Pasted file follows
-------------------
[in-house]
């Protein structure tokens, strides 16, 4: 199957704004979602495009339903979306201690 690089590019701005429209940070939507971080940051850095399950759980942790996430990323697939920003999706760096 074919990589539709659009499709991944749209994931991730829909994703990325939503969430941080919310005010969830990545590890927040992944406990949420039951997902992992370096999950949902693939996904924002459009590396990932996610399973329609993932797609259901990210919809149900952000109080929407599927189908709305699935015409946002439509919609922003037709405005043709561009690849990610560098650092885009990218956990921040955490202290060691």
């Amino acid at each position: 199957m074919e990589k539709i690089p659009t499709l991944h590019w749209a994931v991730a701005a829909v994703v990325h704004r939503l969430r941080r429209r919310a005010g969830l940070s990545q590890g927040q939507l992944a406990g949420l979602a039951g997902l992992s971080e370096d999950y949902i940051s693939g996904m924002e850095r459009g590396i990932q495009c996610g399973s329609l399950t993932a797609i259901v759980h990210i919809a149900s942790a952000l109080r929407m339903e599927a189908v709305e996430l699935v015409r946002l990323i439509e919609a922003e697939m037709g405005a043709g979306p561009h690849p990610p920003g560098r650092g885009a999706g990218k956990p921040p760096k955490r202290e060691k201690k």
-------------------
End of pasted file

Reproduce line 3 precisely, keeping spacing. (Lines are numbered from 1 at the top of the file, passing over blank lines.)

């Amino acid at each position: 199957m074919e990589k539709i690089p659009t499709l991944h590019w749209a994931v991730a701005a829909v994703v990325h704004r939503l969430r941080r429209r919310a005010g969830l940070s990545q590890g927040q939507l992944a406990g949420l979602a039951g997902l992992s971080e370096d999950y949902i940051s693939g996904m924002e850095r459009g590396i990932q495009c996610g399973s329609l399950t993932a797609i259901v759980h990210i919809a149900s942790a952000l109080r929407m339903e599927a189908v709305e996430l699935v015409r946002l990323i439509e919609a922003e697939m037709g405005a043709g979306p561009h690849p990610p920003g560098r650092g885009a999706g990218k956990p921040p760096k955490r202290e060691k201690k």